Book Review: Mark Twain’s Guide To Diet, Exercise, Beauty, Fashion, Investment, Romance, Health And Happiness

Mark Twain’s Guide To Diet, Exercise, Beauty, Fashion, Investment, Romance, Health And Happiness, collected and edited by Mark Dawidziak

Before wandering around my library working for books recently, I did not know who Mark Dawidziak was, but apparently he has performed as Mark Twain for a long time and is considered by some (including midbrow popular historian Ken Burns) to be an expert on Mark Twain [1].  This book is certainly entertaining, but it is a miscellaneous set of writings that will likely not greatly tax the reader.  As a prolific writer, Mark Twain said some things that appear contradictory and he spoke on a wide variety of subjects in the guise of his literature, his voluminous travel writing, as well as his public speeches.  Like many writers, Mark Twain tended to collect a great many quotes attached his name that others may have created, which adds some layers of interest to any collection of quotes because of the textual criticism that is necessary to uncover where and when Twain said something in his body of work which included unfinished works, and the author does a good job at introducing various subject matters and in presenting the wit and wisdom of Mark Twain on these matters.

The book itself is about two hundred pages and consists of various quotations taken generally out of context from Twain’s writings about a long list of subjects mostly referred to in the title.  After an introduction from the editor, the contents of this book include twenty chapters of various advice dispensed by Twain either in fiction or nonfiction or in spoken talks on the following subjects:  exercise (1), diet (2), sleep & rest (3), smoking (4), drinking (5), curing sickness (6), stress management (7), anger management (8), maintaining a positive outlook (9), beauty tips (10), fashion (11), finances and investment (12), experience and education (13), political philosophy (14), religion (15), surviving childhood (16), romance and marriage (17), parenthood (18), old age and wisdom (19), death and the afterlife (20).  After this the book contains some acknowledgements and notes about the author and his diverse body of writings, and the quotes in general do a good job at presenting Twain as someone who was witty and who (like many writers) tended to hit on the same topics over and over again.  Whether or not one would want to take the advice of the author is one matter, but Twain was certainly an interesting fellow and there was a lot that he did that could be viewed favorably by many readers.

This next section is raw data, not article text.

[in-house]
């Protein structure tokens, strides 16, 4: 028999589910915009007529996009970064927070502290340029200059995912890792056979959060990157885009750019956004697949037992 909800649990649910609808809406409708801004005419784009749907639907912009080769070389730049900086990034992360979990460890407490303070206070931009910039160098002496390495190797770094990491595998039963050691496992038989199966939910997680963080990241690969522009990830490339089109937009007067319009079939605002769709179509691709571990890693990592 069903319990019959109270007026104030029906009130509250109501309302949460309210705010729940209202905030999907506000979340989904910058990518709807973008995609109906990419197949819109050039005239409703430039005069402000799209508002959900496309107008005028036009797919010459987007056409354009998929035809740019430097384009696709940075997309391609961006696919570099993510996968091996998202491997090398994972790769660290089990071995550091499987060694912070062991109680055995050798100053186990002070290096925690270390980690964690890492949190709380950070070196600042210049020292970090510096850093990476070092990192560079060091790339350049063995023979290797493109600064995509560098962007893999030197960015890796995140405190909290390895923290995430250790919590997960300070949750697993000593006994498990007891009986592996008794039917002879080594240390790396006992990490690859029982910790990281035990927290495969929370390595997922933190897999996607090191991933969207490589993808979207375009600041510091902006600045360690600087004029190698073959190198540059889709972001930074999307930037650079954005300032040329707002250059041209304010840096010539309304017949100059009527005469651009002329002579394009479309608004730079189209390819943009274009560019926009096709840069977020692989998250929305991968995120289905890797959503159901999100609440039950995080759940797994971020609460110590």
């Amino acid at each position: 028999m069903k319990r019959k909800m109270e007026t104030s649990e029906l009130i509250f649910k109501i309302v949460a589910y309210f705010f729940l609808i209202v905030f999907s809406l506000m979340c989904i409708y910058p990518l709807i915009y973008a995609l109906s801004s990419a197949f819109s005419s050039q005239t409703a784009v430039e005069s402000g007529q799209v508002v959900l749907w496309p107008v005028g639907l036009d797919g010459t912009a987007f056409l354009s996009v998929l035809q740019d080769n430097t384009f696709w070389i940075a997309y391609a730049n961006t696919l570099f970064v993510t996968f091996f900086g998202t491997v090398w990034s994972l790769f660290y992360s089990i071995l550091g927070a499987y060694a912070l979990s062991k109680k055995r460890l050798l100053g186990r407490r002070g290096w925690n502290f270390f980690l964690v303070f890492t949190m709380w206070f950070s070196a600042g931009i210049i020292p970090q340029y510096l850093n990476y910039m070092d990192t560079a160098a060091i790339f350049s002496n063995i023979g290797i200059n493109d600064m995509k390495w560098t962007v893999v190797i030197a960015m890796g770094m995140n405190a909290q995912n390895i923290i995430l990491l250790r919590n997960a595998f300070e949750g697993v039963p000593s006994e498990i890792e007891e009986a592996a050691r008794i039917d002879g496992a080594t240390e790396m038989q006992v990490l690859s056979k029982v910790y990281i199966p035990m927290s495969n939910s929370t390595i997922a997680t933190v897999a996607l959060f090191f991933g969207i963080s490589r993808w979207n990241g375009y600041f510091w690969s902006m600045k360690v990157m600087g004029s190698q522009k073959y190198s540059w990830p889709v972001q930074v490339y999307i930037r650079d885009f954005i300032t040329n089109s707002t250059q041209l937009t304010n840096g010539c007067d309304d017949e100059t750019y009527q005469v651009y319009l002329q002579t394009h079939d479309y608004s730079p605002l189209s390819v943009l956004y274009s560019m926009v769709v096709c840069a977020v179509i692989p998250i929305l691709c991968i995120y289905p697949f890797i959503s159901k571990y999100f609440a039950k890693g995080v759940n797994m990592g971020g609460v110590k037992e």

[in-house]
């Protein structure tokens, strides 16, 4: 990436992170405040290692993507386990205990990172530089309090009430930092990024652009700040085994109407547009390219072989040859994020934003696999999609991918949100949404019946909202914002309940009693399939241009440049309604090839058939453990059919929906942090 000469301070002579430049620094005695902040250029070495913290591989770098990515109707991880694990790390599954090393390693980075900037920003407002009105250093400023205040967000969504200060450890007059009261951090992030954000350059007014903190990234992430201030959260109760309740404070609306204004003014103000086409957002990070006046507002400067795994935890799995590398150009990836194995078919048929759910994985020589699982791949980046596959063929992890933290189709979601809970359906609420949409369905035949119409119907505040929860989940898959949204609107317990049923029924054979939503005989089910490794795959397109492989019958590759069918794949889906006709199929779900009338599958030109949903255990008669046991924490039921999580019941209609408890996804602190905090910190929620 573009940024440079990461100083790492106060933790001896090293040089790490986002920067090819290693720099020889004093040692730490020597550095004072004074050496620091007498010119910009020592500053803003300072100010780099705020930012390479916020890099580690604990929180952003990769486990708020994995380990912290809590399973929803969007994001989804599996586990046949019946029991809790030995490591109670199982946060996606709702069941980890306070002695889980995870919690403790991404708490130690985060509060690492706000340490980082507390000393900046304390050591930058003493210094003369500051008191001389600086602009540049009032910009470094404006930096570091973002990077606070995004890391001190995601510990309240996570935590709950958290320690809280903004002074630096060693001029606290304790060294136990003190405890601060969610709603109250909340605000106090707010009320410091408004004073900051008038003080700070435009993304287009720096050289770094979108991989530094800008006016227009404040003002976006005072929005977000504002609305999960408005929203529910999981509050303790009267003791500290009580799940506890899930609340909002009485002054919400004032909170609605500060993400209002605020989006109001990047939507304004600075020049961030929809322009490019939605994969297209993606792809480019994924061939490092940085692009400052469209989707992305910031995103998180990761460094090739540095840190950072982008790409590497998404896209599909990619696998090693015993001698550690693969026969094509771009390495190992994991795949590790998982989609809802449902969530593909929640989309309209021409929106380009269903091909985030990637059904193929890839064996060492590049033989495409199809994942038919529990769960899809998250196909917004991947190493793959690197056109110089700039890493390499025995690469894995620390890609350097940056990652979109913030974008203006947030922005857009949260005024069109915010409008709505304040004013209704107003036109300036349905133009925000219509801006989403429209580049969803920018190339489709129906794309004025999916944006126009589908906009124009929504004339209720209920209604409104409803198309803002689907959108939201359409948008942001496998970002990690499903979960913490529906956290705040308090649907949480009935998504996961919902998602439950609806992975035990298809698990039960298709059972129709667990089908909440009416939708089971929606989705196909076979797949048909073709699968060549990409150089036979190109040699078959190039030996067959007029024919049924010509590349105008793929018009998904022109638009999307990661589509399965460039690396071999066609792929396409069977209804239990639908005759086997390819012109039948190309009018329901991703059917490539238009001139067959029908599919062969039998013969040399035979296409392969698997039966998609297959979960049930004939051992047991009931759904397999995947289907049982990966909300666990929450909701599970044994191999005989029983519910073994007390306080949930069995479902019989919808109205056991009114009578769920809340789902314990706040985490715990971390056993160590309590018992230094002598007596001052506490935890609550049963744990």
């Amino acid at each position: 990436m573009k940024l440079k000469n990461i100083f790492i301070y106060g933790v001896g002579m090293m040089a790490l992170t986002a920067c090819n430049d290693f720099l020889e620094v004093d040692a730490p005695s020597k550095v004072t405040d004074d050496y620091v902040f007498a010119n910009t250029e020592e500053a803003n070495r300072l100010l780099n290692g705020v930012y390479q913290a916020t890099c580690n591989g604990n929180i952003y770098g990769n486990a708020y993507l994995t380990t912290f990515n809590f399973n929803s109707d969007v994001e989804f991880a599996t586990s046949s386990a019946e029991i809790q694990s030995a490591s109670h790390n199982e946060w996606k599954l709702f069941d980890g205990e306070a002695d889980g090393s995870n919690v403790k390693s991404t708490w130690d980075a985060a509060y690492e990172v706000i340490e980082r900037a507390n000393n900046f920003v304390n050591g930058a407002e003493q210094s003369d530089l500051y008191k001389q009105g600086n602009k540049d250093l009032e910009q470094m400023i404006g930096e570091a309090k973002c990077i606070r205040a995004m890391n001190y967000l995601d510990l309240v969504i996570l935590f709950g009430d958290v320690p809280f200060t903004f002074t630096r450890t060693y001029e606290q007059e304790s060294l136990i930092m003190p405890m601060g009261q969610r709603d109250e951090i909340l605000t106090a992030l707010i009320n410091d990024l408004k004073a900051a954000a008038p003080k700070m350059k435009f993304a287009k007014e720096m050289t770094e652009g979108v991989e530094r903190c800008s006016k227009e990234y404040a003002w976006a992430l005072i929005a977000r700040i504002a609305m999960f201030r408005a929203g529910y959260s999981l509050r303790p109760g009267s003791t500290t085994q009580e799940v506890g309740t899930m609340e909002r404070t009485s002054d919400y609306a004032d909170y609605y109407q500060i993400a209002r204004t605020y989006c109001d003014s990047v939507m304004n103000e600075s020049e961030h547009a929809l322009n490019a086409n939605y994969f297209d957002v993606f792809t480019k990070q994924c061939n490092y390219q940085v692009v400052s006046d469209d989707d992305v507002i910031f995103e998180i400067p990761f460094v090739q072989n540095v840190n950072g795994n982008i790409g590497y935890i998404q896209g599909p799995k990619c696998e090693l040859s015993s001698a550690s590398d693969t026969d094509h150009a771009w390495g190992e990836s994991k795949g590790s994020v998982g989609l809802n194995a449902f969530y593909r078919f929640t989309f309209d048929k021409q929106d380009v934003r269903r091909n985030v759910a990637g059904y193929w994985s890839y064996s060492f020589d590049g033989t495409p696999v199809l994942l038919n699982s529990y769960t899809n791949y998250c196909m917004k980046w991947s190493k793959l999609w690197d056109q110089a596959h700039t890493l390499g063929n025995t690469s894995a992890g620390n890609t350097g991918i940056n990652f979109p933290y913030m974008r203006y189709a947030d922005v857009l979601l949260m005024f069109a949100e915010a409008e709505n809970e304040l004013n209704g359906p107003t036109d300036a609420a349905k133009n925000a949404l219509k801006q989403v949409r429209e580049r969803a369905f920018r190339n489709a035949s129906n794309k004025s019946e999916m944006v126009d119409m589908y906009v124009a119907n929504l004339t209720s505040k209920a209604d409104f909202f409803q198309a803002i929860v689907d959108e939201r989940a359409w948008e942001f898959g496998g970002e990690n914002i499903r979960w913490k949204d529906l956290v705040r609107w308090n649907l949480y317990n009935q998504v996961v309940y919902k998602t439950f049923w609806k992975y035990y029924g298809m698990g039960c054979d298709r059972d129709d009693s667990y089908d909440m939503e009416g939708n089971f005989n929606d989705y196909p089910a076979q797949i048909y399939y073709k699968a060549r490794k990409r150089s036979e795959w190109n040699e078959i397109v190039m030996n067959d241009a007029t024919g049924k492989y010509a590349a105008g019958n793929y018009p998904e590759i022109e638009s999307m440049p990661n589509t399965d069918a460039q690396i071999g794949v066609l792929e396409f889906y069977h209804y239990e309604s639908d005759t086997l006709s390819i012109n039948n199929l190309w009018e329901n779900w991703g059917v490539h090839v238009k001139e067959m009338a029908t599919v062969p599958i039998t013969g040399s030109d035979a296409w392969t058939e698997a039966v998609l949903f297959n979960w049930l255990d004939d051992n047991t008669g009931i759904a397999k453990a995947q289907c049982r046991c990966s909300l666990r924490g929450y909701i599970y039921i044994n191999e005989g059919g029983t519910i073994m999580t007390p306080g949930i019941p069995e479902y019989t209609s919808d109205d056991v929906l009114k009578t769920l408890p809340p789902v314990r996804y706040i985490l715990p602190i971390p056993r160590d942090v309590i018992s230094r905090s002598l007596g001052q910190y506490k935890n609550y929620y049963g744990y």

Overall, a book like this helps one know what an editor/compiler thinks is worthy of remembering, which is interesting enough, and also certain aspects of Twain’s life and behavior.  From these quotes we learn that Twain had a terrible temper but controlled it most of the time, was quite a lazy person in terms of physical labor but had an able mind and was a productive and prolific writer, similar to myself in that regard, and that he was not very good at investments but was a very honorable person when it came to his debts, even at great cost to his own health and well-being.  By and large, although there is a considerable amount I would disagree with Twain about, there is much to enjoy here and if this is not a rigorously academic work it should at least introduce many serious readers to the scholarly apparatus of Twainiana.  How people respond to it and how far people to in looking up Twain’s writings and thinking about them in an academic or serious matter is, I suppose, up to each individual reader for themselves.  I think most readers will appreciate this volume, at least.

[1] See, for example:

About nathanalbright

I'm a person with diverse interests who loves to read. If you want to know something about me, just ask.
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